Burns Safety Talk
Burn injuries are common both at home and in the workplace. The American Burn Association states that there are over 40,000 hospitalizations each year due to burns. There are a few different types of burn injuries.
Types of Burns
Thermal- Thermal burns are what most people think of first when burns are mentioned. These burns occur due to contact with a hot surface, fire, hot liquids, or an explosion. Sun burn could be considered a separate type of burn, but we will consider it a thermal burn as well.
Chemical- Chemical burns result from skin or eye contact with a strong acid, corrosive, caustic, or alkaloid. Many of the chemicals used in different processes at many jobsites can result in a chemical burn injury. Some common household products can also produce severe chemical burn if not handled correctly.
Electrical burns- Electrical burns occur where an electrical current has passed through the body. When the current travels through the body the tissue gives it resistance which results in burns. These burns can be both inside and outside of the body. Usually where the burns are on the outside of the body will tell where the electrical current entered and exited the body.
Thermal- The best way to reduce your chances of suffering from a thermal burn is to eliminate the source of the heat if possible. If there pipes or other objects that heat up to dangerous temperatures then it is important to place guards or barriers on them to protect individuals from being burned. The last line of defense would be to use proper PPE that will protect you from being burned from a hot object or material.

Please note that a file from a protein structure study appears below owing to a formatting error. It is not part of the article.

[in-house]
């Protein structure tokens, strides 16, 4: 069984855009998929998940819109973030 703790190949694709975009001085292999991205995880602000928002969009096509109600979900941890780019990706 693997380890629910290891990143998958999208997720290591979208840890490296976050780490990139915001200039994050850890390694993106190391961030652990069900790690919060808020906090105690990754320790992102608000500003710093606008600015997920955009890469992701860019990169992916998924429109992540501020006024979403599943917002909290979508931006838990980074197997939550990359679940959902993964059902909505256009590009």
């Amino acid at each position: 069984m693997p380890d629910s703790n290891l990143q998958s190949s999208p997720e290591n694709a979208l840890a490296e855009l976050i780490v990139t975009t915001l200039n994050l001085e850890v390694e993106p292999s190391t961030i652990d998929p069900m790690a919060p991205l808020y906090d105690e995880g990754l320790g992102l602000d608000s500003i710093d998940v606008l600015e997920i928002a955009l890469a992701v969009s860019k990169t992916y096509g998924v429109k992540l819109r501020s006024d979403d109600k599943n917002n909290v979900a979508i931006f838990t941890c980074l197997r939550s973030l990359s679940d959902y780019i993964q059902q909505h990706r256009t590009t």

Chemical- Eliminate the use of dangerous chemicals whenever possible. Substitute a chemical that burns the skin quickly with one that does not burn as easy. Block areas or processes that have the chance to expose individuals to hazardous chemicals. Have emergency showers or eye wash stations available for immediate use if exposed to a chemical.
Electrical- Safe work practices are needed to work safely around electricity. Locate and stay away from both underground and overhead powerlines. Inspect all tools for defects in insulation as well as missing ground prongs. Properly repair or discard any compromised cords. Do not operate electrical tools in moist or wet environments. Always properly lock and tag out equipment before performing your work on them. Try to turn equipment on to ensure no power is still being given to it. The last line of defense is to wear PPE that protects you from electrical current.
Know the sources of burns both at work and at home. Eliminate as many sources as possible before turning to engineering control or PPE to protect yourself from these hazards. What are some of the sources of burns in our workplace and how can we prevent them?